When you email me about an internship I’ve posted, and tell me YOU are looking for an internship for your son/daughter, that pretty much puts the kibosh on me ever hiring your kid right there.  (BTW, It’s especially not helpful if you use the words “lost”, “adrift”, or “confused” to describe your child.)

I’m sympathetic. Figuring out what you want to do in the world is hard. But any student over the age of 18 should be able to write me their own damn email.

If your kid isn’t with it enough to seek me out on their own, then I’m not about to let them near my research. Sorry.

The Collegiate Employment Research Institute found that 23% of employers reported parents were involved in the hiring process “often” to “fairly often.”  In fact, some recruiters reported parents came to the interview with the student.

That’s messed up. Please don’t be a parentzilla.

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Posted by Gwen Pearson

Writer. Nerd. Insect Evangelist. Have you heard the good news? BUGS!


  1. Oh, I love this. A personal pet peeve of mine. I know someone who has two kids in college. Both of her boys fax her their scribbled papers, and then she types and edits them and emails the finished papers back for them to turn in.

    As a teenager, I researched colleges and scholarships on my own. I did my own applications, without any help whatsoever. I took the responsibility to send them in, following the directions and deadlines. Really, people, it wasn’t that hard. And now I’m a very capable adult as a result of that early training.

  2. Hahaha oh my goodness! When I applied for internships last year I did it all on my own – my dad just read over my applications for spelling errors. This year I’ve been through several job interviews, face to face, for the first time.

    It can be terrifying as a college student having to do things on your own, yes, but now is the time to get over it and experience real life. I’m really shy in new situations, and hate talking on the phone, but I sucked it up.

    High school, too. My dad was obsessive about giving me advice, but I wouldn’t even let him touch my applications. I just don’t understand the mentality of the student that would allow their parents to interfere like that, let alone a parent thinking it’s ok to help their kid cheat their way through life!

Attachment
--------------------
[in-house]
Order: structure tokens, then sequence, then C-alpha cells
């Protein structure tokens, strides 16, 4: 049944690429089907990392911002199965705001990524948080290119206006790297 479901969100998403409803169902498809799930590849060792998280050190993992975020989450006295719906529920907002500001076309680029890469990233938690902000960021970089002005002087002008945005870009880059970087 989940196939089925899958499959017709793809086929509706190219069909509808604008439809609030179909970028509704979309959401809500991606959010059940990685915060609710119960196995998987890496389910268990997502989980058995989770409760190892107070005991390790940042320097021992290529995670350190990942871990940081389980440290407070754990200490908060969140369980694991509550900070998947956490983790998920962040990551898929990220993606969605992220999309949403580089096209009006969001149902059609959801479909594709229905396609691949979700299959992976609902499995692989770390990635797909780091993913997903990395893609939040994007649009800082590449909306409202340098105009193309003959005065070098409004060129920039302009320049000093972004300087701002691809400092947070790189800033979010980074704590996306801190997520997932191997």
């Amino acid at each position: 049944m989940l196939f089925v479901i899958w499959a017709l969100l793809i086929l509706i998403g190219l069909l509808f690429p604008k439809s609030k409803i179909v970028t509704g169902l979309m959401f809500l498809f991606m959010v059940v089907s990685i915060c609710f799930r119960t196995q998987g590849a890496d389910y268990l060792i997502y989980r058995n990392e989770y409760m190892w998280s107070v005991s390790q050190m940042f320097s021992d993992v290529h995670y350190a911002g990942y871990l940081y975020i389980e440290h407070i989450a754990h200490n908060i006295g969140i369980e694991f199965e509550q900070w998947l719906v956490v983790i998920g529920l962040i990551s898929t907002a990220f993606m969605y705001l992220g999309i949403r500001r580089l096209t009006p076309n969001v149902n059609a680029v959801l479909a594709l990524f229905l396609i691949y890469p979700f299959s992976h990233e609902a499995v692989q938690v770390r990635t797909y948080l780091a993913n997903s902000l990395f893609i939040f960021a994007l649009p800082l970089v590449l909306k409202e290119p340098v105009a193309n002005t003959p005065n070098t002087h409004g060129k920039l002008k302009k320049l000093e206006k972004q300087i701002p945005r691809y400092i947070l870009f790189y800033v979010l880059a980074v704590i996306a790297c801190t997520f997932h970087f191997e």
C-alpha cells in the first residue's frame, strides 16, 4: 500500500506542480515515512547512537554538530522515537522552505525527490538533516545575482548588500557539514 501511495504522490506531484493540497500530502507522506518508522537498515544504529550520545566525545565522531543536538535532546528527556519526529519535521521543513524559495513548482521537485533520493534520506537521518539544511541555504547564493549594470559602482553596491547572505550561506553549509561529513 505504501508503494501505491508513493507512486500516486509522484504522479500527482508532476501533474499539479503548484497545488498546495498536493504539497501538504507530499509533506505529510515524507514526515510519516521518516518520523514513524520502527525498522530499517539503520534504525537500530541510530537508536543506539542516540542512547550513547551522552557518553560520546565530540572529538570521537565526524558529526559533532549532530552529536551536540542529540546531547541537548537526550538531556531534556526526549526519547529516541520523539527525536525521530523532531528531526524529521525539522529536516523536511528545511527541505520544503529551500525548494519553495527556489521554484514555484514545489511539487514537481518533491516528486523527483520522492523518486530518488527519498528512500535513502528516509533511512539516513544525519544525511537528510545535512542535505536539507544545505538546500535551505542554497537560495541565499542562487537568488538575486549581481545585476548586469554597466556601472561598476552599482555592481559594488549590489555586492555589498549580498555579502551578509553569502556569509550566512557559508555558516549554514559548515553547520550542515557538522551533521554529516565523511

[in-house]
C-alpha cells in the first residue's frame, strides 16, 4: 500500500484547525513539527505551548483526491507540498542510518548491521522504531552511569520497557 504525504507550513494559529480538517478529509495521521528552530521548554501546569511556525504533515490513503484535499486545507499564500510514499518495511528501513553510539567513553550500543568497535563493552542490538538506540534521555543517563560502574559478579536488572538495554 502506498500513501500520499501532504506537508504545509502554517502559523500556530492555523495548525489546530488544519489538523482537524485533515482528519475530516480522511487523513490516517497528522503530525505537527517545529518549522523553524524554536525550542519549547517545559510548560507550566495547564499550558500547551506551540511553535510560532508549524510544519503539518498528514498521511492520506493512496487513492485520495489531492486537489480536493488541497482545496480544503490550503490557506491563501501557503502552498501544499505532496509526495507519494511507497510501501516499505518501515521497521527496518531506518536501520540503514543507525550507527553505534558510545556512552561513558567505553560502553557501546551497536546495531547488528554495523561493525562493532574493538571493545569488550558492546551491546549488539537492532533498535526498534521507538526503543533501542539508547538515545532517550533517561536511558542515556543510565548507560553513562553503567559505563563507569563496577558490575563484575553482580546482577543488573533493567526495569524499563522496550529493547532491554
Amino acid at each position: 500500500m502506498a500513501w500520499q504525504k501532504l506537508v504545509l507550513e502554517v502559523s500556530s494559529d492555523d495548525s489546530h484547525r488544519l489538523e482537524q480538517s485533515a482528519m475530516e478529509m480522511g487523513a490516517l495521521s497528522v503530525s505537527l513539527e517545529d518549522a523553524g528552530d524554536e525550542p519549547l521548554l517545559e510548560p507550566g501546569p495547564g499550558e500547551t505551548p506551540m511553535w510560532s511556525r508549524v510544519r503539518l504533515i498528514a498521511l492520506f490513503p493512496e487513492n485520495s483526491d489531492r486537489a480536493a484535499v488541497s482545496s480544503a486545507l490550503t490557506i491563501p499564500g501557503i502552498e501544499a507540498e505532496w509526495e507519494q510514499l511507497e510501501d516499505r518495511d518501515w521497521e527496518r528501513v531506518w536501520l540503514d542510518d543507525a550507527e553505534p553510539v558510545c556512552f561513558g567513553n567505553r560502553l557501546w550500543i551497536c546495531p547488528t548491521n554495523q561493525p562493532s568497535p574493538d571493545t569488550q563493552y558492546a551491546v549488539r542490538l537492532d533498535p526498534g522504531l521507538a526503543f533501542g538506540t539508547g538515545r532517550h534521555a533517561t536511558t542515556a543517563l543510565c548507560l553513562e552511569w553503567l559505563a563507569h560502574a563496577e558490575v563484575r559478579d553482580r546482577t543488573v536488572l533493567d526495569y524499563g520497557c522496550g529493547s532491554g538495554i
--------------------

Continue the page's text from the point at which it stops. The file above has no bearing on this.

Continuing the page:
3. Whoa. I think you would be doing those parents a huge (undeserved) favor by actually replying to their email with something like what you wrote here.

    School and job applications are not team efforts!

  4. In my gig, I get parents researching projects and papers for their kids. Actually, I get them asking me to more or less send them or tell them everything they need, no assembly required. A**hats.

  5. I will happily take emails and phone calls from students–clueless or otherwise. For many of them it’s their first time, and I’m happy to be gentle.

    But parents–gloves are off!

  6. http://blog.greenmuseum.org/blog/?p=65

    Sorry this is OT, but thought you’d be interested in the article above. I am a HUGE fan of your blog! Yes, I am Madame Beespeaker–thanks for posting about me, BTW. I am an artist based in Vancouver and I teach kids about bees through art and drama. I have a new blog– beespeakersaijiki.blogspot.com.

    All the Best,

  7. I love it when parents come up to the reference desk and say, “I need 3 books on [insert esoteric historical figure here] TONIGHT…I have to write my son’s report.” And their son is in middle school.

    We also had a ton of helicopter parents at college admissions, too.

  8. So, I have a 13-year old who is obsessed with insects. I mean, really obsessed. Would an entomology prof ever consider taking such a kid on as an unpaid intern for a summer?

  9. At 13, probably not. I have to answer to the Feds for the money they gave me, and an adolescent in the mix is just not reliable enough.

    But there are plenty of other things for him/her to do in an entomology department–camps, bug house, tour guide, rearing butterflies. He can also start his own 4H club, and be the expert.

    And parents contacting a prof for a 13 year old is perfectly understandable. For a 21 year old…not so much :)

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